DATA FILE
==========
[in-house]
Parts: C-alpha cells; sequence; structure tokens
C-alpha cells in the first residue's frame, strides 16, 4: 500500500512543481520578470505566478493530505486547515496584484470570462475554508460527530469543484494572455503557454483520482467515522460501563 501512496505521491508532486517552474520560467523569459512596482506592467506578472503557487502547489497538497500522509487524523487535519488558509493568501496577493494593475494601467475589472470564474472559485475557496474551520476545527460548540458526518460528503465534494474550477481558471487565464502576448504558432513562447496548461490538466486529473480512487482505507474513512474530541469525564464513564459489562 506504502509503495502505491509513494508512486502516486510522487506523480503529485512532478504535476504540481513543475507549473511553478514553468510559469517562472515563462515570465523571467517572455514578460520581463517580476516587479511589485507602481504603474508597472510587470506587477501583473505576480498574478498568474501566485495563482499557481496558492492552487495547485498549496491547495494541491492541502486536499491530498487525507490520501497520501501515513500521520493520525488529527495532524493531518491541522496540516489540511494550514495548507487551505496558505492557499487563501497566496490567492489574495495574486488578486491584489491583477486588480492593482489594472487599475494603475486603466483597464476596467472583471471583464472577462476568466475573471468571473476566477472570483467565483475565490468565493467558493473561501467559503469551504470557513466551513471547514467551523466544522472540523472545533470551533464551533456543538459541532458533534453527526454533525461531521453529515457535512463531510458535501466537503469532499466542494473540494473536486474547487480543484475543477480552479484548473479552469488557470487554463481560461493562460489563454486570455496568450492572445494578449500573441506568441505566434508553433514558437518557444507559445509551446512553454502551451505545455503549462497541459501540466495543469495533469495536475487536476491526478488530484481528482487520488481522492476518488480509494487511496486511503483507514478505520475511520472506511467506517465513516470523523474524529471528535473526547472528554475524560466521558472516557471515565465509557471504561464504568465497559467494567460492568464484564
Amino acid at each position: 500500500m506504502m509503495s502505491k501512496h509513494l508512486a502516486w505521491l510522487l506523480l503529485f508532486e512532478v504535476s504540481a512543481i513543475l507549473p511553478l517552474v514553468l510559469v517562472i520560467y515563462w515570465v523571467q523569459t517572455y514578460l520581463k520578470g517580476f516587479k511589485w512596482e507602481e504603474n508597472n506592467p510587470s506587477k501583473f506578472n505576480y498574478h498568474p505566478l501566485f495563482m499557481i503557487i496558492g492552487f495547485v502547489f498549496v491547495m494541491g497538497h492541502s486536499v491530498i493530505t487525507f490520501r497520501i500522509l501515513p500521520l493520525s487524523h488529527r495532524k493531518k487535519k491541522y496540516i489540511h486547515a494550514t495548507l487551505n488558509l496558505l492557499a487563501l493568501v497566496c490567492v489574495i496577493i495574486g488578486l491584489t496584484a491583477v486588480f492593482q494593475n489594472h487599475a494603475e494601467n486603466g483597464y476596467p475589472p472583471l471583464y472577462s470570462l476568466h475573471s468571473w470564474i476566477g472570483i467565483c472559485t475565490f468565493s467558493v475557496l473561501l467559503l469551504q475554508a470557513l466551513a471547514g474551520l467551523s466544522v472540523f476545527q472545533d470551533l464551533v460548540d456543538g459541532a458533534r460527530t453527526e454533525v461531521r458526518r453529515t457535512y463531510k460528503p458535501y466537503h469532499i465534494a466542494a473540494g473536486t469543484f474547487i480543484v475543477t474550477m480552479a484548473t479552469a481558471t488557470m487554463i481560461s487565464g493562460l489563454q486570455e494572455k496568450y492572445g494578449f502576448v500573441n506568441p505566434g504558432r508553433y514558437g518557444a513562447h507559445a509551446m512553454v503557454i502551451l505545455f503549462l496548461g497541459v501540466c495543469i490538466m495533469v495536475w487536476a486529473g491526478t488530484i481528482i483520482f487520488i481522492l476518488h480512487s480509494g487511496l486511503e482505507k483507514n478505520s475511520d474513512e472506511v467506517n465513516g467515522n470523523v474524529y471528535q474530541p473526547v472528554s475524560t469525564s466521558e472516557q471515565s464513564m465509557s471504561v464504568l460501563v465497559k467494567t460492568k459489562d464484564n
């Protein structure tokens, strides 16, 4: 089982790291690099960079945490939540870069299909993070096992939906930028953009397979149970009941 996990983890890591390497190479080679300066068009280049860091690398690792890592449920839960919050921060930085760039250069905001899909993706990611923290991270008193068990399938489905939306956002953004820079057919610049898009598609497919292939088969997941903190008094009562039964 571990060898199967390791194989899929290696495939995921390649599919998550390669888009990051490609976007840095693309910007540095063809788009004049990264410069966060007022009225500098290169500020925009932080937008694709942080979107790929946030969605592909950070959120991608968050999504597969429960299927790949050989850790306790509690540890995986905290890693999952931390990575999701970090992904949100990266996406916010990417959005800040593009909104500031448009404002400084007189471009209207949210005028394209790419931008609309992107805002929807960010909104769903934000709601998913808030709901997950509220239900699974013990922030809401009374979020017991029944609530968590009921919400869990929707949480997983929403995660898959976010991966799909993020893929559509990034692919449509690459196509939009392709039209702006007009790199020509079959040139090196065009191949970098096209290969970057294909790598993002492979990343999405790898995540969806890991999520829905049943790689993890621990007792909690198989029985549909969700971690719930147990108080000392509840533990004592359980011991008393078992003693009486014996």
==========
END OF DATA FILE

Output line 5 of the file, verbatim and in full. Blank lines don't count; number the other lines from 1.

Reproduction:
């Protein structure tokens, strides 16, 4: 089982790291690099960079945490939540870069299909993070096992939906930028953009397979149970009941 996990983890890591390497190479080679300066068009280049860091690398690792890592449920839960919050921060930085760039250069905001899909993706990611923290991270008193068990399938489905939306956002953004820079057919610049898009598609497919292939088969997941903190008094009562039964 571990060898199967390791194989899929290696495939995921390649599919998550390669888009990051490609976007840095693309910007540095063809788009004049990264410069966060007022009225500098290169500020925009932080937008694709942080979107790929946030969605592909950070959120991608968050999504597969429960299927790949050989850790306790509690540890995986905290890693999952931390990575999701970090992904949100990266996406916010990417959005800040593009909104500031448009404002400084007189471009209207949210005028394209790419931008609309992107805002929807960010909104769903934000709601998913808030709901997950509220239900699974013990922030809401009374979020017991029944609530968590009921919400869990929707949480997983929403995660898959976010991966799909993020893929559509990034692919449509690459196509939009392709039209702006007009790199020509079959040139090196065009191949970098096209290969970057294909790598993002492979990343999405790898995540969806890991999520829905049943790689993890621990007792909690198989029985549909969700971690719930147990108080000392509840533990004592359980011991008393078992003693009486014996």